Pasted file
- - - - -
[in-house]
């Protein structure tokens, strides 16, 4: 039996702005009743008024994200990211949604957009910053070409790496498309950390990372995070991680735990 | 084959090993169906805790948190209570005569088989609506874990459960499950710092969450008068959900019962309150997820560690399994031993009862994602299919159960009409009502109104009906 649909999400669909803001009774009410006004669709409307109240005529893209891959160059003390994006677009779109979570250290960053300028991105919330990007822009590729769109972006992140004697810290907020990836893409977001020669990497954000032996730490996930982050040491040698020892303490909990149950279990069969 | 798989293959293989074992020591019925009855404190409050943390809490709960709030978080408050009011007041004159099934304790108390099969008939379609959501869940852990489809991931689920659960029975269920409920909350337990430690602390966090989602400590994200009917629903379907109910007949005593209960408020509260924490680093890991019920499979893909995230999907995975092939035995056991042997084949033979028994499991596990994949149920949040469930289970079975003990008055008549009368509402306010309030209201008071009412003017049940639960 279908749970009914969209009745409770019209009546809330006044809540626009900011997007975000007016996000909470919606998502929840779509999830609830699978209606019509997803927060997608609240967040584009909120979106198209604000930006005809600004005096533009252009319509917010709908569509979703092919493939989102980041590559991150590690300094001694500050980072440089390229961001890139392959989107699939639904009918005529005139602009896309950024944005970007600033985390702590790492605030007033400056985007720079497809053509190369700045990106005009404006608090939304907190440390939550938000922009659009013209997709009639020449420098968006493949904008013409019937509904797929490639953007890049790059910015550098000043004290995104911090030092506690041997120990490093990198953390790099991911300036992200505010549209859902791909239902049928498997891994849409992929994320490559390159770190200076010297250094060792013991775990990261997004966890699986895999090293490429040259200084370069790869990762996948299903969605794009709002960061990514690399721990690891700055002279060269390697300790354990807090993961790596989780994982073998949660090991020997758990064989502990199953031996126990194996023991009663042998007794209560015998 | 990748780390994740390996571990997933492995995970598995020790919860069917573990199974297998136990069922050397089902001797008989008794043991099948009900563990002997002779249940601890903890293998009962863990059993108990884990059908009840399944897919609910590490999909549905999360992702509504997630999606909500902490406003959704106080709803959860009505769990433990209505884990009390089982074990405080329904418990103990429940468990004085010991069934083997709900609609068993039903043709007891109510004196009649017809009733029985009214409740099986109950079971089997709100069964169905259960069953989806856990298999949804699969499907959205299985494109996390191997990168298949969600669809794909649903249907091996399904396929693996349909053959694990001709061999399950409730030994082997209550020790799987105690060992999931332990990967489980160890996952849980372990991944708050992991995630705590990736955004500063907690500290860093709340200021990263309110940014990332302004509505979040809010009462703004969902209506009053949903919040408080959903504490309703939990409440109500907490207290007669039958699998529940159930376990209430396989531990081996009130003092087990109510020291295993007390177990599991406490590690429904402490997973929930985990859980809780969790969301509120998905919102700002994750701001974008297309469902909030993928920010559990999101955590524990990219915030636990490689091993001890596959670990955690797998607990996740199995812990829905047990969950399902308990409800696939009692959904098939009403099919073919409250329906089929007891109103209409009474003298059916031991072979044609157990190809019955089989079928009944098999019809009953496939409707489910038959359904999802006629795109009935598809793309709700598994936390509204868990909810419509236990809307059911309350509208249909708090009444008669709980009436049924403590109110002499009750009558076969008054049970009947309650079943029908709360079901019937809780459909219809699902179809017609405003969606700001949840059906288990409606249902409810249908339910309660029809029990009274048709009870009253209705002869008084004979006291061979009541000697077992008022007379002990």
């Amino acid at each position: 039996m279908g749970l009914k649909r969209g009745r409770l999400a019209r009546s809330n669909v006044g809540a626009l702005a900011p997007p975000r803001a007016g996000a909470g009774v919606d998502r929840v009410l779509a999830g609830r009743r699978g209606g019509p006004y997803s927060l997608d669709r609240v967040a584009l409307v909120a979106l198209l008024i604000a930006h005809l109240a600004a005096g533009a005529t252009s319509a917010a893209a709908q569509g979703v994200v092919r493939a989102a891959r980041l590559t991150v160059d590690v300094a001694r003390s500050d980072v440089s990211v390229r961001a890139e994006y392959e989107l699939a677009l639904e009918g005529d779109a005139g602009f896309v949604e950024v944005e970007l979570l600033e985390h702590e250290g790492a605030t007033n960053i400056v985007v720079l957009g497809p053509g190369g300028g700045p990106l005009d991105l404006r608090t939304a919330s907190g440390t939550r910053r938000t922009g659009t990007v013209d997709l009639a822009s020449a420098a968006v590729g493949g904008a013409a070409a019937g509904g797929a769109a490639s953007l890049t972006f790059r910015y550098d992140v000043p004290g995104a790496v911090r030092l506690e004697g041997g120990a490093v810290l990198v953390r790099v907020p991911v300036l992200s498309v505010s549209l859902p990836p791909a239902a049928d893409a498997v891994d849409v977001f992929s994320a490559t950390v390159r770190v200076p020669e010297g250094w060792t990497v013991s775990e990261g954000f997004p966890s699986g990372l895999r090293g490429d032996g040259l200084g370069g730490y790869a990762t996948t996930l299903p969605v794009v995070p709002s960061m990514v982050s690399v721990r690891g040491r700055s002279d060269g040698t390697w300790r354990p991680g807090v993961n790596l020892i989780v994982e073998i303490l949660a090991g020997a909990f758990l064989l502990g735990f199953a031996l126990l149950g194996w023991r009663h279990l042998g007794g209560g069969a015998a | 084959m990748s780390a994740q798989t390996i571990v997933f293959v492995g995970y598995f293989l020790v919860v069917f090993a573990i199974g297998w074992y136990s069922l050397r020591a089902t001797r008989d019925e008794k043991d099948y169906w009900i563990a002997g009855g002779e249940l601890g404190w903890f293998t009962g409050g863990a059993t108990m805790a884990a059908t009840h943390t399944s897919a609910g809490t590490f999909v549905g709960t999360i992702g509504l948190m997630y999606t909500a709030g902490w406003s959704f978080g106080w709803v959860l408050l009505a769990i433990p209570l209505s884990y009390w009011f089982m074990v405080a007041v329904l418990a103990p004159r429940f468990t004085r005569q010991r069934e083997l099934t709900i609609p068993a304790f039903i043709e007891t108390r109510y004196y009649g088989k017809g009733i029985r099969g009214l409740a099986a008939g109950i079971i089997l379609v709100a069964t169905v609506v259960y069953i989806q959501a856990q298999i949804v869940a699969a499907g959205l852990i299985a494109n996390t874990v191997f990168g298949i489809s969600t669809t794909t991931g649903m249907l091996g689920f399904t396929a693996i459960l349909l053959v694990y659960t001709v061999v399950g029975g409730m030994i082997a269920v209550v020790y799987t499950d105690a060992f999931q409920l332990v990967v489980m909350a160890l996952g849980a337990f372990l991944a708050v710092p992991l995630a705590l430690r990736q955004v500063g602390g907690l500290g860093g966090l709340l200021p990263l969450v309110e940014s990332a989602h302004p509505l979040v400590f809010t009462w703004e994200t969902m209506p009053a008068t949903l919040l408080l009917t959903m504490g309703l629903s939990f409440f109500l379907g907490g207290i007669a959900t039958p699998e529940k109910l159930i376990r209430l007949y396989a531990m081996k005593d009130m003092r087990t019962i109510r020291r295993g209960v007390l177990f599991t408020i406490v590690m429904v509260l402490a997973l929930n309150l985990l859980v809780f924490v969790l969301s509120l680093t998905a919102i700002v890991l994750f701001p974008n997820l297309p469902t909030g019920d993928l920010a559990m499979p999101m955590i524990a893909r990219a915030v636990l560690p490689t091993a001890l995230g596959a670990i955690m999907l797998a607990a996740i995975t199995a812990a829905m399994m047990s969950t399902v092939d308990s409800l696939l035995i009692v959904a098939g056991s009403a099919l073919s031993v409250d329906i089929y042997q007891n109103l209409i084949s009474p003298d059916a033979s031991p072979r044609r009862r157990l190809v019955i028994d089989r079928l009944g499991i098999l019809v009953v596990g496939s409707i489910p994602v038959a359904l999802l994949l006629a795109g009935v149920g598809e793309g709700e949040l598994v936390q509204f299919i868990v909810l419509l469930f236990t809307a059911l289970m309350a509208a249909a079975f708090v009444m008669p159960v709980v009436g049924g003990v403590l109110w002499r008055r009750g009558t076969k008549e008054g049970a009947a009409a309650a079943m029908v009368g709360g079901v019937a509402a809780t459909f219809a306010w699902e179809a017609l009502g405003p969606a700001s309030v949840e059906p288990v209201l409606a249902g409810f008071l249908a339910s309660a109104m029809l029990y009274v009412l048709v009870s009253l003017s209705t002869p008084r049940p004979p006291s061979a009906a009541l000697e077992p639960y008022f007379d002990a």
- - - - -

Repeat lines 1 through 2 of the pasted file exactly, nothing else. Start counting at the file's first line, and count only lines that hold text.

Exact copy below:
[in-house]
């Protein structure tokens, strides 16, 4: 039996702005009743008024994200990211949604957009910053070409790496498309950390990372995070991680735990 | 084959090993169906805790948190209570005569088989609506874990459960499950710092969450008068959900019962309150997820560690399994031993009862994602299919159960009409009502109104009906 649909999400669909803001009774009410006004669709409307109240005529893209891959160059003390994006677009779109979570250290960053300028991105919330990007822009590729769109972006992140004697810290907020990836893409977001020669990497954000032996730490996930982050040491040698020892303490909990149950279990069969 | 798989293959293989074992020591019925009855404190409050943390809490709960709030978080408050009011007041004159099934304790108390099969008939379609959501869940852990489809991931689920659960029975269920409920909350337990430690602390966090989602400590994200009917629903379907109910007949005593209960408020509260924490680093890991019920499979893909995230999907995975092939035995056991042997084949033979028994499991596990994949149920949040469930289970079975003990008055008549009368509402306010309030209201008071009412003017049940639960 279908749970009914969209009745409770019209009546809330006044809540626009900011997007975000007016996000909470919606998502929840779509999830609830699978209606019509997803927060997608609240967040584009909120979106198209604000930006005809600004005096533009252009319509917010709908569509979703092919493939989102980041590559991150590690300094001694500050980072440089390229961001890139392959989107699939639904009918005529005139602009896309950024944005970007600033985390702590790492605030007033400056985007720079497809053509190369700045990106005009404006608090939304907190440390939550938000922009659009013209997709009639020449420098968006493949904008013409019937509904797929490639953007890049790059910015550098000043004290995104911090030092506690041997120990490093990198953390790099991911300036992200505010549209859902791909239902049928498997891994849409992929994320490559390159770190200076010297250094060792013991775990990261997004966890699986895999090293490429040259200084370069790869990762996948299903969605794009709002960061990514690399721990690891700055002279060269390697300790354990807090993961790596989780994982073998949660090991020997758990064989502990199953031996126990194996023991009663042998007794209560015998 | 990748780390994740390996571990997933492995995970598995020790919860069917573990199974297998136990069922050397089902001797008989008794043991099948009900563990002997002779249940601890903890293998009962863990059993108990884990059908009840399944897919609910590490999909549905999360992702509504997630999606909500902490406003959704106080709803959860009505769990433990209505884990009390089982074990405080329904418990103990429940468990004085010991069934083997709900609609068993039903043709007891109510004196009649017809009733029985009214409740099986109950079971089997709100069964169905259960069953989806856990298999949804699969499907959205299985494109996390191997990168298949969600669809794909649903249907091996399904396929693996349909053959694990001709061999399950409730030994082997209550020790799987105690060992999931332990990967489980160890996952849980372990991944708050992991995630705590990736955004500063907690500290860093709340200021990263309110940014990332302004509505979040809010009462703004969902209506009053949903919040408080959903504490309703939990409440109500907490207290007669039958699998529940159930376990209430396989531990081996009130003092087990109510020291295993007390177990599991406490590690429904402490997973929930985990859980809780969790969301509120998905919102700002994750701001974008297309469902909030993928920010559990999101955590524990990219915030636990490689091993001890596959670990955690797998607990996740199995812990829905047990969950399902308990409800696939009692959904098939009403099919073919409250329906089929007891109103209409009474003298059916031991072979044609157990190809019955089989079928009944098999019809009953496939409707489910038959359904999802006629795109009935598809793309709700598994936390509204868990909810419509236990809307059911309350509208249909708090009444008669709980009436049924403590109110002499009750009558076969008054049970009947309650079943029908709360079901019937809780459909219809699902179809017609405003969606700001949840059906288990409606249902409810249908339910309660029809029990009274048709009870009253209705002869008084004979006291061979009541000697077992008022007379002990």